Rayon: Viscose or rayon is derived from cellulose of wood pulp or bamboo. Cellulose is natural starting material but it is processed by chemical treatments involving carbon disulphide, sulfuric acid, chlorine and caustic soda. Carbon disulphide is released into the environment in gaseous form alongwith other 3 hazardous chemicals. Their combined toxic effects are carried on heart, skin and nervous system. Carbon disulphide poisoning is similar to alcohol intoxication causing restlessness, unconsciousness, depression and sometimes death. Carbon disulphide is also emitted from rayon fabric. Ill health effects like nausea, vomiting, headache, chest and muscle pain and insomnia can be observed in people who wear rayon clothing regularly. Other toxicity effects are tissue necrosis, anorexia, polyneuropathy, paralysis, insomnia and Parkinson's disease. Chronic toxic effects on aquatic system, death or low growth of plants, shortened life span and reproductive effects in animals are also associated with toxicity caused by rayon factory effluents.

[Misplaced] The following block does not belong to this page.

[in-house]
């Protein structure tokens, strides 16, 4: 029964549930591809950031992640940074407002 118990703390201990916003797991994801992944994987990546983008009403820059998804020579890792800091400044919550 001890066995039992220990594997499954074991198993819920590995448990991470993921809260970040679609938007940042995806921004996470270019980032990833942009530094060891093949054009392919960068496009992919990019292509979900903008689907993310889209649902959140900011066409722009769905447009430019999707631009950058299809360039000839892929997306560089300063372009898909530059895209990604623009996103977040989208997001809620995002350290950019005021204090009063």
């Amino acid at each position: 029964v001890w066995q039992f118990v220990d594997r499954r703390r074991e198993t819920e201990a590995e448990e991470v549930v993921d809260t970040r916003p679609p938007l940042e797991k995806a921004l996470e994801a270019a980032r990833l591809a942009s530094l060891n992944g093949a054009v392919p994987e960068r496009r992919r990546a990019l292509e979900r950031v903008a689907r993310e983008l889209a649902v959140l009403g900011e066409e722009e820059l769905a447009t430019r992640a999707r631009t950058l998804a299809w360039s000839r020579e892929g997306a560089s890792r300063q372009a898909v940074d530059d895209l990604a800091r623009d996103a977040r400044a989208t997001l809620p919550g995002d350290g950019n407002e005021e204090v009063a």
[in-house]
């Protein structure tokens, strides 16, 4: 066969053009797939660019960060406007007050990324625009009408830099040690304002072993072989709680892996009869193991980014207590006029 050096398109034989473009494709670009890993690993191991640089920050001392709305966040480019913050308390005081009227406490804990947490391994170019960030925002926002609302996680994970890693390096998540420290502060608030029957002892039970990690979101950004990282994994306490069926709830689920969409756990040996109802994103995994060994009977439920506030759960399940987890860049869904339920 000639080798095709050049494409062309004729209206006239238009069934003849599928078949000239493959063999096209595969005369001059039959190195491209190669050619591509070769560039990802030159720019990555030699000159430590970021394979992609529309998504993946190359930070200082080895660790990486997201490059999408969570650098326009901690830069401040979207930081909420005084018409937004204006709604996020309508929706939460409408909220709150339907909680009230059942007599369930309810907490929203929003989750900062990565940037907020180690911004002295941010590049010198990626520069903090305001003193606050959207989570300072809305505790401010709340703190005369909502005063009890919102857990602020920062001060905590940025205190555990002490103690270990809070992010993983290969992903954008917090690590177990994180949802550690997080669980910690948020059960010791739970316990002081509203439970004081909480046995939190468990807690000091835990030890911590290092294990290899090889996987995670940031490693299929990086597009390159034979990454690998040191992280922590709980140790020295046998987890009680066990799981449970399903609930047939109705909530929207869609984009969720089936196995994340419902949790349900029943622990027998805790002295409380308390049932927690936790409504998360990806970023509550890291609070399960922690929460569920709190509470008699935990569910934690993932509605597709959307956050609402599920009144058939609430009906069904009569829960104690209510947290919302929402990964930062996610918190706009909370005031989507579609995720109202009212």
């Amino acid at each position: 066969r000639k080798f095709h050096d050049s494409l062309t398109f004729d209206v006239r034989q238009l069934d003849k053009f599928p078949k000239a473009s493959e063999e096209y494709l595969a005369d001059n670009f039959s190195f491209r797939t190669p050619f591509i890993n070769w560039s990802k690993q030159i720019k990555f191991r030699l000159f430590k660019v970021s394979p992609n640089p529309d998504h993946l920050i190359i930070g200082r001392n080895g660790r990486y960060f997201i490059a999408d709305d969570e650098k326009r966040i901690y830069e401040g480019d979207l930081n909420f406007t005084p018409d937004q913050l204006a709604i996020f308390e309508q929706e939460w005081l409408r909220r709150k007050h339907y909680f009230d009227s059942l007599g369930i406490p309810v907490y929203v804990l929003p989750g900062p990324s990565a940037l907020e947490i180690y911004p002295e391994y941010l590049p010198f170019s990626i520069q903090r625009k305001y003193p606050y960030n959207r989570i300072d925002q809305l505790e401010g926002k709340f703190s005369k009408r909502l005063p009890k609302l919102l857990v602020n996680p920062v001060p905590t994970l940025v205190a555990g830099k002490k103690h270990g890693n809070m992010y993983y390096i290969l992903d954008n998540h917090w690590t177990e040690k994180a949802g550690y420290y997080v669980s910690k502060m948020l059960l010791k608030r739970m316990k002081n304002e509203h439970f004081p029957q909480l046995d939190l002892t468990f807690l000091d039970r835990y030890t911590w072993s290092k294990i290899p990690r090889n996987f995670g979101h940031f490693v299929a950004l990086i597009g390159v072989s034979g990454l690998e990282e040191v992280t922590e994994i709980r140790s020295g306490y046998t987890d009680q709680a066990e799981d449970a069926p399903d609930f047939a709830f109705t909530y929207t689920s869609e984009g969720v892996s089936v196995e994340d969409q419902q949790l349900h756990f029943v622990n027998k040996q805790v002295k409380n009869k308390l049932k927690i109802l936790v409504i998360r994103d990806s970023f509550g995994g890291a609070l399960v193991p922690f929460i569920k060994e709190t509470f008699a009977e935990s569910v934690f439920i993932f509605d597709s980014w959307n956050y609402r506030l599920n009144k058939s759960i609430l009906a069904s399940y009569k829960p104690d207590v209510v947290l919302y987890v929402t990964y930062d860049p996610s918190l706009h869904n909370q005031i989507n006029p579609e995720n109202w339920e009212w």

Health care practitioners, textile manufactures and designers must be aware of potential health hazards created by fibers and fabrics. They can develop safer alternatives for sustainable and healthy clothing material.

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Comments on this article: (10 comments so far)

Comment By Comment
2013-03-21 13:19:07 587